Feb 24, 2023

People-Watching At The Airport Is No Fly-By-Night Pastime

A vignette about comings, goings and stayings

By Ed Goldman

Since I don’t get to Paris or Manhattan often enough to spend time sipping coffee as I people-watch, I’ve discovered that awaiting the arrival of a loved one at Sacramento International Airport may be the next best thing.

My preferred spot is right where the little monorail train disgorges passengers before they descend into the chaos of baggage claim on the terminal’s ground floor.

Edgy Cartoon

Over-Friendly Skies

The cast of characters changes every time a plane lands. The people who de-train are either hometown returnees or visitors. The people greeting them are either momentarily ecstatic—which can quickly evaporate if the people returning are family members and they’re in town to wrestle over someone’s estate—or comically businesslike, especially if they’re seeing the arriving party for the first time and silently wondering what HR had in mind when they made this hire.

Regardless of the socio-political situation, one thing almost everyone at the airport has in common is that they speed-walk as if pursued by angry gazelles. 

I’m not sure why this is—or why I, too succumb to the same behavior when I’m the one who just got off the plane. I imagine I assume that if I don’t get down to baggage claim ASAP, someone will pluck my suitcase from the carousel and abscond with it into the traffic. Oddly, this goes through my mind even when all I have is a carry-on bag.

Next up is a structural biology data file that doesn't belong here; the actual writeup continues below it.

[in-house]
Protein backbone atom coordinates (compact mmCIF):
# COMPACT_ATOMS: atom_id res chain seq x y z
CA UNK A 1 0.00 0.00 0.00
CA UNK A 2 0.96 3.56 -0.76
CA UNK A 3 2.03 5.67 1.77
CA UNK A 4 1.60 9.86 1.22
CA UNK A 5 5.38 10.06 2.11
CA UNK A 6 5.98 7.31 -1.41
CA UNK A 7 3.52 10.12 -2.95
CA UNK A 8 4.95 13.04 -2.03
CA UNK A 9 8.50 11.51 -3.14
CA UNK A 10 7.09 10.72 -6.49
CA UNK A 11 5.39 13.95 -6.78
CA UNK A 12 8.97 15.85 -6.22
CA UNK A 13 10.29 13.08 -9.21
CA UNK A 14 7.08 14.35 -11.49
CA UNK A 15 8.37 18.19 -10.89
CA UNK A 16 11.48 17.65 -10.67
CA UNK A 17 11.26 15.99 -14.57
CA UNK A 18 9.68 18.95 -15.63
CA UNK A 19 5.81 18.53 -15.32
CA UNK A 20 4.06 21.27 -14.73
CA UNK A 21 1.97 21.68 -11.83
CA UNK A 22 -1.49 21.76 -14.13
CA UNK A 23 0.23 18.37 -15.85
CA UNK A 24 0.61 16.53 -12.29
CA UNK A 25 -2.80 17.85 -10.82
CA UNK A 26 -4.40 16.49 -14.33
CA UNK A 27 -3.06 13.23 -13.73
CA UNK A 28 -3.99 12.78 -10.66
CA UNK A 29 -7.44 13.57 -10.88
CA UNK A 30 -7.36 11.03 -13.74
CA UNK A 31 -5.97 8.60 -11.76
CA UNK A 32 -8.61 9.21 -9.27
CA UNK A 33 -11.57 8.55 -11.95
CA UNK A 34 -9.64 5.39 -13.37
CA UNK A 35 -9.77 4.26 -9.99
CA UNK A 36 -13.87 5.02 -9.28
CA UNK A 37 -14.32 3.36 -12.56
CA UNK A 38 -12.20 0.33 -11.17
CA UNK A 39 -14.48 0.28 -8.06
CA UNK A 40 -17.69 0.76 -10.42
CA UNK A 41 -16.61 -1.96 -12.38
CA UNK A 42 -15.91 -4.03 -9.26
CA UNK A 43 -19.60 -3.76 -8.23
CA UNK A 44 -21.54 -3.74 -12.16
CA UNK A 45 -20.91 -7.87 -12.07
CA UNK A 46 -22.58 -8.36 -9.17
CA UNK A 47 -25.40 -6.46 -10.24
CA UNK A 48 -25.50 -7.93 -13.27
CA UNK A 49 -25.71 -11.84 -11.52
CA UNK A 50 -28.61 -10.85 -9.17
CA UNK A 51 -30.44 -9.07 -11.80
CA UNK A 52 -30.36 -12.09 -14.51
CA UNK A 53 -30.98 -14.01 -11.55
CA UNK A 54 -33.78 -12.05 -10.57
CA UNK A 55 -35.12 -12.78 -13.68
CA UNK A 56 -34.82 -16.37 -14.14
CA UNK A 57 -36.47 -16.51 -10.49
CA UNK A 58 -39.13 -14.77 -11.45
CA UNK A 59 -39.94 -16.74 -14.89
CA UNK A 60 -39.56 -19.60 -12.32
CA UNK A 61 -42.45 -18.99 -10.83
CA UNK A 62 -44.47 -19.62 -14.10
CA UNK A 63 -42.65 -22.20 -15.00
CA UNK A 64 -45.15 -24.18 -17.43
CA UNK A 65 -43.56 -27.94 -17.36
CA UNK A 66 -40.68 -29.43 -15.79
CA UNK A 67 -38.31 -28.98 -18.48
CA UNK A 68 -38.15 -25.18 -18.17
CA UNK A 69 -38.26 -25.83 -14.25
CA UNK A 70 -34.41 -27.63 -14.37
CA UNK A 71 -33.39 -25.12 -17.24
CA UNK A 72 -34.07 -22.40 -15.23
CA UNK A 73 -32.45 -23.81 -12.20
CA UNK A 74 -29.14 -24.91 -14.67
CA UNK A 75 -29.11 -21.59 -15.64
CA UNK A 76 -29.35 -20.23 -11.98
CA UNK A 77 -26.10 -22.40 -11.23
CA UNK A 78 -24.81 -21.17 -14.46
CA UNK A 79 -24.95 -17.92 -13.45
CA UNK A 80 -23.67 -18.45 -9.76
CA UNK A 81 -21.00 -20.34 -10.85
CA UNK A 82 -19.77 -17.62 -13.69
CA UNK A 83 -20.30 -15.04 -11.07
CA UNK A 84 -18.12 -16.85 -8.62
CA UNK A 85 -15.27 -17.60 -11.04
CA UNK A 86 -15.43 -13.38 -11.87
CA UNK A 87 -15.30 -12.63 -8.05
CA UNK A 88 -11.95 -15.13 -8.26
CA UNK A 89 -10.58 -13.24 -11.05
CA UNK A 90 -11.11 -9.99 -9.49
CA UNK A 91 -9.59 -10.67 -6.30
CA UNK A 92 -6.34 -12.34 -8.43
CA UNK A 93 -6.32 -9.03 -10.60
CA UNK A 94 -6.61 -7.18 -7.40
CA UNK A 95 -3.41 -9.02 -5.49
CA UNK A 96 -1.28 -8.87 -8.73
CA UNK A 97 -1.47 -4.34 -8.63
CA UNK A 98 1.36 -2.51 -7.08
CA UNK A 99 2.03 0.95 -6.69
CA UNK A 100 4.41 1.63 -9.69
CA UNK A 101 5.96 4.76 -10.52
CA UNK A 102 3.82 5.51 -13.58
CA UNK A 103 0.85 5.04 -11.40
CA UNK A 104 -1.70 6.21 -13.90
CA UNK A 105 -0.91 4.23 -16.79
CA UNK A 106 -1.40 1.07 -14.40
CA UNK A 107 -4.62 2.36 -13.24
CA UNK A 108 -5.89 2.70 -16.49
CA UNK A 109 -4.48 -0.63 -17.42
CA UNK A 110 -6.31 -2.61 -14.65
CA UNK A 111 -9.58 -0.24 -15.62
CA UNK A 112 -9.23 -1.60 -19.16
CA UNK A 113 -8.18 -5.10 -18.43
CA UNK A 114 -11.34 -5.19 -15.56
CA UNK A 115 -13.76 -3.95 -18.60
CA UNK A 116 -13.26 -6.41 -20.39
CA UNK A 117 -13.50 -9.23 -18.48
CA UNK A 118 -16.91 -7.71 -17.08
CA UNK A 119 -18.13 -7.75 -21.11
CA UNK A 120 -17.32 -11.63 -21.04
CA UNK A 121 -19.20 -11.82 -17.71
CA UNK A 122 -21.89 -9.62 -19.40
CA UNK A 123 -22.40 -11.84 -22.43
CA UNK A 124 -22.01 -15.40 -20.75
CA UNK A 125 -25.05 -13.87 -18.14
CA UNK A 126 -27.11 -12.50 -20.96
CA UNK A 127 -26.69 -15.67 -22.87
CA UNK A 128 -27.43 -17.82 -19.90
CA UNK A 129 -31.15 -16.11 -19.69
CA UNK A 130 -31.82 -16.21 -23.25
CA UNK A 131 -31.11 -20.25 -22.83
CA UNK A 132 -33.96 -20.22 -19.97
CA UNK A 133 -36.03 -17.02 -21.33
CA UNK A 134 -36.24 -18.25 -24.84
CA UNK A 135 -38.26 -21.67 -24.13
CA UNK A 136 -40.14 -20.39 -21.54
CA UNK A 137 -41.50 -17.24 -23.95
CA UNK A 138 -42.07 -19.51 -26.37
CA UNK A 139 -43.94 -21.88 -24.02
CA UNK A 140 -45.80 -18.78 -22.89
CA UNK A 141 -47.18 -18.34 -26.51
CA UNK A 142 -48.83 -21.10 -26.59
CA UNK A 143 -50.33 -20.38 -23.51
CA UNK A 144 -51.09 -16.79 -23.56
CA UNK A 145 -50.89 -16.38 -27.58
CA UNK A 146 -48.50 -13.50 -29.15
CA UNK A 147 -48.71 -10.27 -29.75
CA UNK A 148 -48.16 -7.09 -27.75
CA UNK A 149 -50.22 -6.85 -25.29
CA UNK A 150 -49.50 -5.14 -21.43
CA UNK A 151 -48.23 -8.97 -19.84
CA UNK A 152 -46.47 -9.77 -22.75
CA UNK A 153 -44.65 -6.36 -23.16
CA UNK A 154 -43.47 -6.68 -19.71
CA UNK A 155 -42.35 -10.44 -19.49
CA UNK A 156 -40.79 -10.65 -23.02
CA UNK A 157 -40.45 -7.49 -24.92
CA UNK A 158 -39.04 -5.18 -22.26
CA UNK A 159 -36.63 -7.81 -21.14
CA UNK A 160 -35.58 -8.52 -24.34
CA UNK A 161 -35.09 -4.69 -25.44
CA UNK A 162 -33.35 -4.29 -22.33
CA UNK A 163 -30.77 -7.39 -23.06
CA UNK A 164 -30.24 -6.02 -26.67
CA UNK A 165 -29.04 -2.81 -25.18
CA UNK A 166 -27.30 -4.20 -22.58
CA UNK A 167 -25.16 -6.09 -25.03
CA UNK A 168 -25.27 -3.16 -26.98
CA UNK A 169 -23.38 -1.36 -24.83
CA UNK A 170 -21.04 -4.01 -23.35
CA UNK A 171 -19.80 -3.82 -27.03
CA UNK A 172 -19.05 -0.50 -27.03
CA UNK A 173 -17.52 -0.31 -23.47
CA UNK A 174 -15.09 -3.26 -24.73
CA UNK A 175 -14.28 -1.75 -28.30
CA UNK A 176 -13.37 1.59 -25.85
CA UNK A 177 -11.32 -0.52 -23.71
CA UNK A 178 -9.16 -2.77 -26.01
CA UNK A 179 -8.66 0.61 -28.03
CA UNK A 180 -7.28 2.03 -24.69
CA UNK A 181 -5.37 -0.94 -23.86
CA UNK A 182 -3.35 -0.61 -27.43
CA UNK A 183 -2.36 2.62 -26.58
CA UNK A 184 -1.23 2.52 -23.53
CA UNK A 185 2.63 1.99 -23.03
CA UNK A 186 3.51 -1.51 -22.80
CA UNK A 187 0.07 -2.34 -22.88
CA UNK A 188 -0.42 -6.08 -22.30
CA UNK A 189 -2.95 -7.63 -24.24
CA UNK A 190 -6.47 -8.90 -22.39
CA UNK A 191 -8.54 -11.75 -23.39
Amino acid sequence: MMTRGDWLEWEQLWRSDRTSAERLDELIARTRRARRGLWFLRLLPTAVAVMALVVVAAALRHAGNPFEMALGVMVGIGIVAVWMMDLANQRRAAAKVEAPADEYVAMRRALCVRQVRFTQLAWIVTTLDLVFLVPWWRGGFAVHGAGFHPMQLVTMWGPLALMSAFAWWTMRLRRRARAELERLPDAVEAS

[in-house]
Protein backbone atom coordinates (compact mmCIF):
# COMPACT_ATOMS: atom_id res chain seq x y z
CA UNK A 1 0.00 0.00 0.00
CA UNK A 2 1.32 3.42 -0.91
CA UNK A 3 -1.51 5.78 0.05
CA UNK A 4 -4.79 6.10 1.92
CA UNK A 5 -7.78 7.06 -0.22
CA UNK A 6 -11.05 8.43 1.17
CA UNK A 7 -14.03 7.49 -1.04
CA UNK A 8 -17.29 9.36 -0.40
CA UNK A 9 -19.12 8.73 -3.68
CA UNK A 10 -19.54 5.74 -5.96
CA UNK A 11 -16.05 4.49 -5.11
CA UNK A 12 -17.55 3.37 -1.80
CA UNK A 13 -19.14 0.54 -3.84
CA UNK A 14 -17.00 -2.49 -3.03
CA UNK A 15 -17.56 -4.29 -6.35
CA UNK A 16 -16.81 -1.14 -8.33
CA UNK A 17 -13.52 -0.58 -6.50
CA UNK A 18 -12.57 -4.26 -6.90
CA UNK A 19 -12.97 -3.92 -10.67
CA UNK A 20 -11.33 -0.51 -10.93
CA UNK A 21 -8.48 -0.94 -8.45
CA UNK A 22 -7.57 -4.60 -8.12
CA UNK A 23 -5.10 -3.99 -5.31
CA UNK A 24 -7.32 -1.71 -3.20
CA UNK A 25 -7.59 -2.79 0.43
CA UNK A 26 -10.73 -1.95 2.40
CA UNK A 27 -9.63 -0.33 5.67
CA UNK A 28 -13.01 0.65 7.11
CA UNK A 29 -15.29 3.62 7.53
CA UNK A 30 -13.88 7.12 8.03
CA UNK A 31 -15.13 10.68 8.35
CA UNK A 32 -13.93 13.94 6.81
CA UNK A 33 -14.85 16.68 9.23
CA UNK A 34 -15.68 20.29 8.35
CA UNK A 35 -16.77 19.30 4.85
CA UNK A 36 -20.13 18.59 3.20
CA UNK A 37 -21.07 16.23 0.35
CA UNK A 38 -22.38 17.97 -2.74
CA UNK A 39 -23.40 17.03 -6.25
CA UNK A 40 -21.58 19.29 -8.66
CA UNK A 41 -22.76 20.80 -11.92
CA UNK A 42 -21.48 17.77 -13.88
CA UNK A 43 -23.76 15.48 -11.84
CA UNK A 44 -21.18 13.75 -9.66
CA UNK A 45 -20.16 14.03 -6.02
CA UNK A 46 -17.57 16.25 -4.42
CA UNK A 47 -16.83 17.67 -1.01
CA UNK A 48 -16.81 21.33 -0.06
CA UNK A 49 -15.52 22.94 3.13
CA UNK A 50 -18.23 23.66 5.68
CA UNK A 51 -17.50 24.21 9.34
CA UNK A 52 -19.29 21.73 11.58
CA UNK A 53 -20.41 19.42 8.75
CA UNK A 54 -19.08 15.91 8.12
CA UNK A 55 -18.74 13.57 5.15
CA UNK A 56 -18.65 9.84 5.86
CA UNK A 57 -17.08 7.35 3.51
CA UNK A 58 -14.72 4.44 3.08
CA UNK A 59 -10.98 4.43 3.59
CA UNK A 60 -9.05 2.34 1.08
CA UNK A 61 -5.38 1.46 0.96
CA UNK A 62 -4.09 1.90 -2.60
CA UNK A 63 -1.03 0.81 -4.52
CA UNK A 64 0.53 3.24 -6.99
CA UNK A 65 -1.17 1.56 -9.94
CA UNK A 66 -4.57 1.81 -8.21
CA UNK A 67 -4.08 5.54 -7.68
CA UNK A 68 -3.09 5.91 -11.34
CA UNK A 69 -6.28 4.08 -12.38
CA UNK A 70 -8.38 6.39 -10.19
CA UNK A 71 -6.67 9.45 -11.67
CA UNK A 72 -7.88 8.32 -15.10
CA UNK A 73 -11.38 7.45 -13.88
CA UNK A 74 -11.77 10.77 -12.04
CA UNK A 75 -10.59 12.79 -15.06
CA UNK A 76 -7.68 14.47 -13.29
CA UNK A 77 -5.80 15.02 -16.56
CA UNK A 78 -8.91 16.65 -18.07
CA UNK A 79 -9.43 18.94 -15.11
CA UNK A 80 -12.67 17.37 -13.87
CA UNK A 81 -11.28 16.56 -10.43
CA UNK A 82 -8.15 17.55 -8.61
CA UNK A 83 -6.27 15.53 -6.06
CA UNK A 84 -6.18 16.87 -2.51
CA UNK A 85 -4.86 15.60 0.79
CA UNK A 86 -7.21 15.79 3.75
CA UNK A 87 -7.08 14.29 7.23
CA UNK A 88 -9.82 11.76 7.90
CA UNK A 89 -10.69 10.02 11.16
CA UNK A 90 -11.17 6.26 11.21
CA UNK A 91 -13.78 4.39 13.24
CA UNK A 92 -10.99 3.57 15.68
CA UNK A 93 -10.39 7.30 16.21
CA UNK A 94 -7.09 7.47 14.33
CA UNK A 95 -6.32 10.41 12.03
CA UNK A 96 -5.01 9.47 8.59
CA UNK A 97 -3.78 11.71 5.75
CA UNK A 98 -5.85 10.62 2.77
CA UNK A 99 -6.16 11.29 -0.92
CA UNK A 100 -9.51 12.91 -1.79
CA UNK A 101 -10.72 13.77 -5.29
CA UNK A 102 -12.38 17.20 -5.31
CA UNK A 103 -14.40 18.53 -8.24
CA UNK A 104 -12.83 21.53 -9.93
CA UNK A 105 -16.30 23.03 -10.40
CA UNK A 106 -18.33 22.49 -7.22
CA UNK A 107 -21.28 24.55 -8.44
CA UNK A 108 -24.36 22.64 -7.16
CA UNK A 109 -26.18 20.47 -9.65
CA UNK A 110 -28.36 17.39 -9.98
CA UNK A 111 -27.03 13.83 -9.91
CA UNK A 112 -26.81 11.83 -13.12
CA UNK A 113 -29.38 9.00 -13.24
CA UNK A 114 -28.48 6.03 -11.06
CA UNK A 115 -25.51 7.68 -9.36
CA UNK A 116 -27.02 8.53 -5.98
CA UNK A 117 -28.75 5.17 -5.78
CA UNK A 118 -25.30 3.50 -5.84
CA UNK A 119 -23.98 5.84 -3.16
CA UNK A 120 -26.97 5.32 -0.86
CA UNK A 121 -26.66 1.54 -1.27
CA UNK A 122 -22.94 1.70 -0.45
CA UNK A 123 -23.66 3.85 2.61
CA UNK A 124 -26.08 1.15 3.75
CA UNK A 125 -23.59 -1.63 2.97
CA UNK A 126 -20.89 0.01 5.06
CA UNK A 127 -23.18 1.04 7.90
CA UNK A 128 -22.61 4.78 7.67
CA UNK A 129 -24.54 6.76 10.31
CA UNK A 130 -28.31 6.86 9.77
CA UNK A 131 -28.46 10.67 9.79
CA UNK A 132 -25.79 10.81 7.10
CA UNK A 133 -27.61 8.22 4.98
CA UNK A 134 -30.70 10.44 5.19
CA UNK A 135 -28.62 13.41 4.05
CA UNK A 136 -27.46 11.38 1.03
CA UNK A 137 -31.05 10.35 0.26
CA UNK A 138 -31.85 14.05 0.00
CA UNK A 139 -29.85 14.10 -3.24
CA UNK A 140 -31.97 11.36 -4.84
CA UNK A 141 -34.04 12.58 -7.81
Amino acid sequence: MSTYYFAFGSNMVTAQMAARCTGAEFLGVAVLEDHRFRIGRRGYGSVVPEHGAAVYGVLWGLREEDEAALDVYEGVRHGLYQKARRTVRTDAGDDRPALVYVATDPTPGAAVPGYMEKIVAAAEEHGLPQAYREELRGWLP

Lost-Luggage habits die hard, I guess. I’ve lost bags in Sacramento and Toronto, which is a pretty good record compared to that of friends I’ve spoken with who manage to have their Samsonite set sabotaged on almost every trip they make. You’d think by now they’d have learned to pack lighter, obviating the need to check their stuff.  But no.

We also scurry through TSA and to our departure gates for no apparent reason. The planes rarely leave without you if you’ve arrived at the airport punctually. If they left without us as often as we fear they will, there wouldn’t be enough passengers, and the airline industry—along with its specialty, overbooking—would cease to exist.

I like driving to my airport to “collect,” as the Brits say, friends returning home from a week in a far-more interesting destination than the places I go. Even though these friends are highly capable of driving themselves to and from the airport, I like dropping them off and retrieving them when our skeds allow. My belief is that this allows them to depart and return somewhat relaxed (no rushing to check in or, upon returning, to try to remember where they left the car) and it makes me feel, however, feebly, that I was a small part of their travel adventure.

It also gives me time to people-watch and wonder what dreams the travelers and greeters are nurturing, what jobs they’re not going to on this day and whether their problems and mine are similar. Over the course of my life I’ve learned there’s a pretty good likelihood of that—whether I’m people-watching on a Paris boulevard, in a Manhattan cafe or at an airport in California’s capital. The key word is people.

Ed Goldman's column appears almost every Monday, Wednesday and Friday. A former daily columnist for the Sacramento Business Journal, as well as monthly columnist for Sacramento Magazine and Comstock’s Business Magazine, he’s the author of five books, two plays and one musical (so far).